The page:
Anti-Indian Pak militant one of world's 'most dangerous' men
Counter-terrorism officials on three continents consider Ilyas Kashmiri, leader of an anti-India Pakistani terror group, as one of the most dangerous men in the world, according to CNN. Kashmiri considers India his number one enemy.world Updated: Nov 11, 2010 15:40 IST
Counter-terrorism officials on three continents consider Ilyas Kashmiri, leader of an anti-India Pakistani terror group, as one of the most dangerous men in the world, according to CNN.
Kashmiri considers India his number one enemy. His group was thought responsible for the bombing of a bakery popular with foreigners in Pune in 2009. But there is plenty of evidence he has ambitions beyond South Asia, the US TV channel said.
"He has one eye, a thick beard streaked with henna and has lost a finger. He wears thick aviator-style dark glasses," it said Wednesday citing sources. There are very few photographs of 40-something.
As commander of "Brigade 313," part of Harakat-ul-Jihad-Islami (Movement for an Islamic Holy War), he formed a close relationship with Al Qaeda in the wild frontier territory of Pakistan.
Now intelligence sources on both sides of the Atlantic believe Kashmiri is trying to get teams into Europe that would launch coordinated Mumbai-style attacks in several cities, CNN said.
There are plenty of foreign fighters in the Pakistani tribal territories -- as many as 10,000 according to a Pakistani military commander.
One of them, Ahmed Sidiqi, was detained in Kabul last July and interrogated by US forces at the Bagram Airfield. According to European counter-terrorism sources cited by CNN, Sidiqi said he had met Kashmiri, though there is no confirmation that he did.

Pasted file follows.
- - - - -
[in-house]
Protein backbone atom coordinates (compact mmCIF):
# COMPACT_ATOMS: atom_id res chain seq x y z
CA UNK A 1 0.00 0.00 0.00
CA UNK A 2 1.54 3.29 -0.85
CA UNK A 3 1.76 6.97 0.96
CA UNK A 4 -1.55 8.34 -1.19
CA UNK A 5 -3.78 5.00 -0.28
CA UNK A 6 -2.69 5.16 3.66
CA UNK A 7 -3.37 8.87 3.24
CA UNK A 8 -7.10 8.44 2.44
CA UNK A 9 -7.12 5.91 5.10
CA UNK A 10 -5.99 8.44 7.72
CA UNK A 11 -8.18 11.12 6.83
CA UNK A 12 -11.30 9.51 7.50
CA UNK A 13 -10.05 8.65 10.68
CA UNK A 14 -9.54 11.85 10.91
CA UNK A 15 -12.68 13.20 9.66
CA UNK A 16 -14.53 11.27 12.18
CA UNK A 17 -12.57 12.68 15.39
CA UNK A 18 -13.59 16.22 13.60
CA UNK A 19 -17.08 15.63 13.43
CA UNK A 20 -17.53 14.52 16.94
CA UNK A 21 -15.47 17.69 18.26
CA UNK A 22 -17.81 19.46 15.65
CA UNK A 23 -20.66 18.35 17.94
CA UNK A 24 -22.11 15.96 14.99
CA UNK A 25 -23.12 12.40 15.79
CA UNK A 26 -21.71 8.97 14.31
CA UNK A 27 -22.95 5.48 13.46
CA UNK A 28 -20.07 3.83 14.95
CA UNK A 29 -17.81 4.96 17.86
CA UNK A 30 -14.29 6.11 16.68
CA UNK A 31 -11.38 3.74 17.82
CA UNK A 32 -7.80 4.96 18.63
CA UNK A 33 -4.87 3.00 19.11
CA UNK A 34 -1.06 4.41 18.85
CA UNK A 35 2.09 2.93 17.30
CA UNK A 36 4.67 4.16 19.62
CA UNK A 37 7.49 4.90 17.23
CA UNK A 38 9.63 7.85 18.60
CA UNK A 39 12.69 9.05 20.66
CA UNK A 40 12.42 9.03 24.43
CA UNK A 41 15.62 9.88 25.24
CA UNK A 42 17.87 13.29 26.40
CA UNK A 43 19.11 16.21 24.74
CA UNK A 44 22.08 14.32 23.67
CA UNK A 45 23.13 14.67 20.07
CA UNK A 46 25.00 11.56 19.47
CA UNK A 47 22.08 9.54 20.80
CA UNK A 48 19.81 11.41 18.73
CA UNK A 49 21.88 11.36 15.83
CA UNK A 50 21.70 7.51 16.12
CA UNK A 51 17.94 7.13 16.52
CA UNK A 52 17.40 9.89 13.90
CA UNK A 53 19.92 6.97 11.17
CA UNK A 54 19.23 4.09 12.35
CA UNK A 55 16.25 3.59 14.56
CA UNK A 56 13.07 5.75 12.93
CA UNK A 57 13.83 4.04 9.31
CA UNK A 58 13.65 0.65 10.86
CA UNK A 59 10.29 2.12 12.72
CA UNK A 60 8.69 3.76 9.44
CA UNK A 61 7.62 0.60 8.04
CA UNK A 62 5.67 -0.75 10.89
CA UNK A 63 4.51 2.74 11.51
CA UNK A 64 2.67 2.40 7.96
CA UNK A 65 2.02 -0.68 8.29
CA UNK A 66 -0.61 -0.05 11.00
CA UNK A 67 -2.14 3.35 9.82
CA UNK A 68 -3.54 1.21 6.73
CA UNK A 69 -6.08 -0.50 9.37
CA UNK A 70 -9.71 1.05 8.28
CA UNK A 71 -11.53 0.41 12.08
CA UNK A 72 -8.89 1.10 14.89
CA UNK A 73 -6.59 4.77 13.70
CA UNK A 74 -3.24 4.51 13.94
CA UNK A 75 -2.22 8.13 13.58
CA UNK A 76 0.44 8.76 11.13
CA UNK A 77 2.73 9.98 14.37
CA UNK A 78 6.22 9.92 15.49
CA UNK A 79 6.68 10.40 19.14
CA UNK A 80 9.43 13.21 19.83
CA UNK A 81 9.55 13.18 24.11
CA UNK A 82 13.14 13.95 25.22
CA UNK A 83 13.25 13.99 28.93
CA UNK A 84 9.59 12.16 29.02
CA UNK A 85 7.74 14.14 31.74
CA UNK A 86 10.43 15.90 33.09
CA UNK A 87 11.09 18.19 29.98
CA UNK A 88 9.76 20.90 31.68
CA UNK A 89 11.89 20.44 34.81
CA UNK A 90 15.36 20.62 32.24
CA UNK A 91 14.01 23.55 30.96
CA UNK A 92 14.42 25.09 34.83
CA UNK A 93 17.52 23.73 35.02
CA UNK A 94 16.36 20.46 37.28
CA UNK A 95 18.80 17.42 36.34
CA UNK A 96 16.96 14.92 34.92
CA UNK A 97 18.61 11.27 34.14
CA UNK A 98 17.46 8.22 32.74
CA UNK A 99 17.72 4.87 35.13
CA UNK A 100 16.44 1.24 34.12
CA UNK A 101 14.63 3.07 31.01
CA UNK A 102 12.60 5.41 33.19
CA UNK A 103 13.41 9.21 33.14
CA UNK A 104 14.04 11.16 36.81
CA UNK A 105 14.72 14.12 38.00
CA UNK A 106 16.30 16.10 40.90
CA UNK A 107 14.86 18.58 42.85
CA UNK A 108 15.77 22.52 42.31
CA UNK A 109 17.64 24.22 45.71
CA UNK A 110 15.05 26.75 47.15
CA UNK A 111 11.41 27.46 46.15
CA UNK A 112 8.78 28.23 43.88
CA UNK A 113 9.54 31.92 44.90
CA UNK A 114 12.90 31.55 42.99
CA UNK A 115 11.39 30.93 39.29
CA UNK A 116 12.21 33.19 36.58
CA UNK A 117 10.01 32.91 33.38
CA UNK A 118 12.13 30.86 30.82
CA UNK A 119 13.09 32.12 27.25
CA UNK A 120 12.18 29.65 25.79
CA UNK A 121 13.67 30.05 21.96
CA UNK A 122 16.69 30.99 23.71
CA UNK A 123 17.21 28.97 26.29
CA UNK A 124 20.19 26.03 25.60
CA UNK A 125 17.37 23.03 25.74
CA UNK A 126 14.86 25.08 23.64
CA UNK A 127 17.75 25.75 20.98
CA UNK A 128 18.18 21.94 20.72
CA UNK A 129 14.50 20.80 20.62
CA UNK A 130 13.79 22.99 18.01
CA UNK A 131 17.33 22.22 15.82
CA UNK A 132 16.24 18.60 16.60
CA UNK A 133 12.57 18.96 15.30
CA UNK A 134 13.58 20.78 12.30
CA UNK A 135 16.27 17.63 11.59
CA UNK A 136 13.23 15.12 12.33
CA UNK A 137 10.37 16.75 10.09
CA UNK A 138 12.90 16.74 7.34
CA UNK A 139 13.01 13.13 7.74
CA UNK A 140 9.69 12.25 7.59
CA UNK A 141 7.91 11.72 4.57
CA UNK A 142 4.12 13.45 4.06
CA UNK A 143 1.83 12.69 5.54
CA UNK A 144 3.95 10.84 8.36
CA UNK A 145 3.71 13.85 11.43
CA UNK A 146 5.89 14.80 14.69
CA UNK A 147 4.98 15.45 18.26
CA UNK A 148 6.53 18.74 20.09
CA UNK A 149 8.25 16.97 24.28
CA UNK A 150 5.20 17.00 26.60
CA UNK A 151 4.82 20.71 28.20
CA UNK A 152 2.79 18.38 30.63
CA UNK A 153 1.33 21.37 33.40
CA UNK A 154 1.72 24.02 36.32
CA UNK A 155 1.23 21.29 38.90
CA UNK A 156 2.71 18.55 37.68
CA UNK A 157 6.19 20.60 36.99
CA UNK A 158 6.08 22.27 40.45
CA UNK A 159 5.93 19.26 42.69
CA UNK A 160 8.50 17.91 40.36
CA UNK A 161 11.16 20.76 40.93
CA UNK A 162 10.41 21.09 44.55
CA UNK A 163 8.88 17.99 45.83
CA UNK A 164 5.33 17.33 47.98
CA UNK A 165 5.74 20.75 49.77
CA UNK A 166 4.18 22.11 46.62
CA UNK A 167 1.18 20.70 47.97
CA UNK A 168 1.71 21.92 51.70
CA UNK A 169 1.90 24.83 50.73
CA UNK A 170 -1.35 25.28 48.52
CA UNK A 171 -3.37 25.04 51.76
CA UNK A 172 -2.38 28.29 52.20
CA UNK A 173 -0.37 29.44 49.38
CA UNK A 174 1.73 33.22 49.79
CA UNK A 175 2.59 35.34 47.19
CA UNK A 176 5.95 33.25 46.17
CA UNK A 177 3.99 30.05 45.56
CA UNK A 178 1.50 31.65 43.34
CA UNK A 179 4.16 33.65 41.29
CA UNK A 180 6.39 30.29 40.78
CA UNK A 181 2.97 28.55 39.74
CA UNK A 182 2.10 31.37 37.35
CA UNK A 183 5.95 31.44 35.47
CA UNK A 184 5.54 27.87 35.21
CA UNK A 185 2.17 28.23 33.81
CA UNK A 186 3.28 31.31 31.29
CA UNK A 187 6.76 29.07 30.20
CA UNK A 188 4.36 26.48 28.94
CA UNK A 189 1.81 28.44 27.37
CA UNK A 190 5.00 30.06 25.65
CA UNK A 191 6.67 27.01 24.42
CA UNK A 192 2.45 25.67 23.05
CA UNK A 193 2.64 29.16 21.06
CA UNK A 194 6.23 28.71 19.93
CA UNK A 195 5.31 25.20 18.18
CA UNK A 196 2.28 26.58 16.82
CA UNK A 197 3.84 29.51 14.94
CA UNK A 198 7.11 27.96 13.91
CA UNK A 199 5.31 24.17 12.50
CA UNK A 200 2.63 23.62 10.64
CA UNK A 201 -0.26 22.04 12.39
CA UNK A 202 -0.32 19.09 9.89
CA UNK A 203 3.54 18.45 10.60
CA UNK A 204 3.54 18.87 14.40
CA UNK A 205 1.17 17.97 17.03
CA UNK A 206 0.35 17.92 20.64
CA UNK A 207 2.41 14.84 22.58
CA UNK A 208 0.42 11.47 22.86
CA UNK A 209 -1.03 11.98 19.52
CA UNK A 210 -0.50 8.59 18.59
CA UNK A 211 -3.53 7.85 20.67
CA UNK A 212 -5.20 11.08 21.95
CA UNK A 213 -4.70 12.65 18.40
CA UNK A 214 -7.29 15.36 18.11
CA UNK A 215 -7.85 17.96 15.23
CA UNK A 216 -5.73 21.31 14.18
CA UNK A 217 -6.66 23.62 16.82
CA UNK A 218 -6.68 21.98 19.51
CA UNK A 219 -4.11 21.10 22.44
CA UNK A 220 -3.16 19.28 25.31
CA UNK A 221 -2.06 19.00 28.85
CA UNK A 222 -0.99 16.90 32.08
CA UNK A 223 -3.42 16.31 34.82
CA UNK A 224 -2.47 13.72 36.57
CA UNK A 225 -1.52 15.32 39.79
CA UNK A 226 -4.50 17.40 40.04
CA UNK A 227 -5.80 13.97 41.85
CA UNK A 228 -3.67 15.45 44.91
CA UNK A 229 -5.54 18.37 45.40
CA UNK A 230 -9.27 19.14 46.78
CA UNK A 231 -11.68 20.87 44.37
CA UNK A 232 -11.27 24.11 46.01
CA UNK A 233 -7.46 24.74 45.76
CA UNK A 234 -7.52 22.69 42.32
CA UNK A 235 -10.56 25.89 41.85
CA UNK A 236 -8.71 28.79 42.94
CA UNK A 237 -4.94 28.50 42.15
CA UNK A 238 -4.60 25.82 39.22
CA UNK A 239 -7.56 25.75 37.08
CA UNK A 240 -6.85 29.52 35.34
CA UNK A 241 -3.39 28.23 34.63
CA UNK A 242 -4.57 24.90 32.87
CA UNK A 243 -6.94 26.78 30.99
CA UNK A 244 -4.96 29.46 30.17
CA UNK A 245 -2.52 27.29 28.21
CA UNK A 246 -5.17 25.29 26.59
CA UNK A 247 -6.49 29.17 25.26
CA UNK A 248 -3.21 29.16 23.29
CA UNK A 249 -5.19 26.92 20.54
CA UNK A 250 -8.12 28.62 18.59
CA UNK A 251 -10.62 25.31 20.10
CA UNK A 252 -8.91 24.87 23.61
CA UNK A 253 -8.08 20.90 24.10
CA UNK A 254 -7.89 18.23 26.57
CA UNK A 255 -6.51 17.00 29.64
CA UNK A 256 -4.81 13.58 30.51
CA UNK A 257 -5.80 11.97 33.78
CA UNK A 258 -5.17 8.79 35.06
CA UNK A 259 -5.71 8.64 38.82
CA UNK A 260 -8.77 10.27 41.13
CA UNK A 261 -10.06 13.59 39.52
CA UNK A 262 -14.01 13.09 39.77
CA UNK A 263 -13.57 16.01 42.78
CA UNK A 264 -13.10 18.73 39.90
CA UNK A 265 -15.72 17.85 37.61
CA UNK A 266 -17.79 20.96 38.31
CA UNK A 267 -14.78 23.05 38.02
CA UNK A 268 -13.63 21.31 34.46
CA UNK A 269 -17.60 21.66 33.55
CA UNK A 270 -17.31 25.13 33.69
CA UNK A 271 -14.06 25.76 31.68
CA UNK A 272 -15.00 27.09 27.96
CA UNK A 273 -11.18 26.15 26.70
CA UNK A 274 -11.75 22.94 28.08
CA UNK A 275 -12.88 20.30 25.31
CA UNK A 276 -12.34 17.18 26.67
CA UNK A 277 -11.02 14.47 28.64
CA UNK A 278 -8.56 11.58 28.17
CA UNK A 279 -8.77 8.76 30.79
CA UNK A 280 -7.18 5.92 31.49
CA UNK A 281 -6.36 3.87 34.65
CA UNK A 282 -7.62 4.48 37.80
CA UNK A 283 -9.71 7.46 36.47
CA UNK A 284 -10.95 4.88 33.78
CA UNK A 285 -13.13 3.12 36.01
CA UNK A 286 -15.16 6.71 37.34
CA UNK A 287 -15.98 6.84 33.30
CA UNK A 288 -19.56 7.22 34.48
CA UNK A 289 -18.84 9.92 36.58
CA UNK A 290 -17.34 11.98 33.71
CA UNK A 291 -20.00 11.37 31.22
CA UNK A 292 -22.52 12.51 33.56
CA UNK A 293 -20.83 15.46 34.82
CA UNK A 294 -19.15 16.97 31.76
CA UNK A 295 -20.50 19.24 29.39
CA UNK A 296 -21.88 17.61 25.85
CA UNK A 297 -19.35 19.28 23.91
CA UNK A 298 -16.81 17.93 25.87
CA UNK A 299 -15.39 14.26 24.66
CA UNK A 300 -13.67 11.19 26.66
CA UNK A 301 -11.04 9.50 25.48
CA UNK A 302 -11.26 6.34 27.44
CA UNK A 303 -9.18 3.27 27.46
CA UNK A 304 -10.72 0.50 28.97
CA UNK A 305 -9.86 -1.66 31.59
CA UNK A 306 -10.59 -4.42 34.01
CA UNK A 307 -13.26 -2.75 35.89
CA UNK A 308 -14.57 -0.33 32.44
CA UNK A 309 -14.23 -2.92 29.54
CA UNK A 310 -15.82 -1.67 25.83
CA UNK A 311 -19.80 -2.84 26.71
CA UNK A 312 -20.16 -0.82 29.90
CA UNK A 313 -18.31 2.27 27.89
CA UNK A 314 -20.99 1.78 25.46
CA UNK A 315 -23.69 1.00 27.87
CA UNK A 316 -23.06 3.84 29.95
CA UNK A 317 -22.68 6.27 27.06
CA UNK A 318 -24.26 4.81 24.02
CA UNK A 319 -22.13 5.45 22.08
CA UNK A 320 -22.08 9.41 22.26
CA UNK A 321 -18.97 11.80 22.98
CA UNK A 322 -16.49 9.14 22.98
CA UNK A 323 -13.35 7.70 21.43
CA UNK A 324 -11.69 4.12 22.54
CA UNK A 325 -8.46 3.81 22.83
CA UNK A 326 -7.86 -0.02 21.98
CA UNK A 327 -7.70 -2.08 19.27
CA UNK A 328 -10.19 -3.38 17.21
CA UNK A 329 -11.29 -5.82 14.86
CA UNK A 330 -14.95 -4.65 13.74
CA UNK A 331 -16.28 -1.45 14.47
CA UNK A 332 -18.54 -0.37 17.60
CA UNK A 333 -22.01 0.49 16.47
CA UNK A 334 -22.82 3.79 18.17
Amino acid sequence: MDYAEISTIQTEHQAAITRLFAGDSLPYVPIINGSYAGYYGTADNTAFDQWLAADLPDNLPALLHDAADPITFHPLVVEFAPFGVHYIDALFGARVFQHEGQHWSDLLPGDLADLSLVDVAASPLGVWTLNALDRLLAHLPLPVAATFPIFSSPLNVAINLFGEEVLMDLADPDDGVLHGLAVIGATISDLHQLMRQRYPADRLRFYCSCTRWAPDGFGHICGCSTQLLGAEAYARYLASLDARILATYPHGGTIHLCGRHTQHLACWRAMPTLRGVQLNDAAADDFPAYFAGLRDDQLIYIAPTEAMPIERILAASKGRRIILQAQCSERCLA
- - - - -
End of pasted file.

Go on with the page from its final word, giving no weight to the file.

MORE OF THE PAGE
Another man alleged to have sought out Kashmiri is Chicago taxi driver Raja Lahrasib Khan, who travelled to Pakistan in 2008 and 2009, CNN said. He was arrested this year in the United States and charged with attempting to provide support to Al Qaeda.
Intelligence officials cited by CNN say that besides being an experienced operator, Kashmiri has also managed to navigate the often perilous waters of jihadist rivalries, attracting members of other Pakistani groups to his "313 Brigade" and retaining a measure of autonomy despite pledging allegiance to Al Qaeda.
If Osama bin Laden is Al Qaeda's "spiritual" leader and Egyptian cleric Ayman al Zawahiri its philosopher, Kashmiri is the organization's military brain, they say.
As one US official cited by CNN put it recently, Kashmiri is "the key ingredient in the bad stew of senior terrorists who are planning operations in the region and beyond."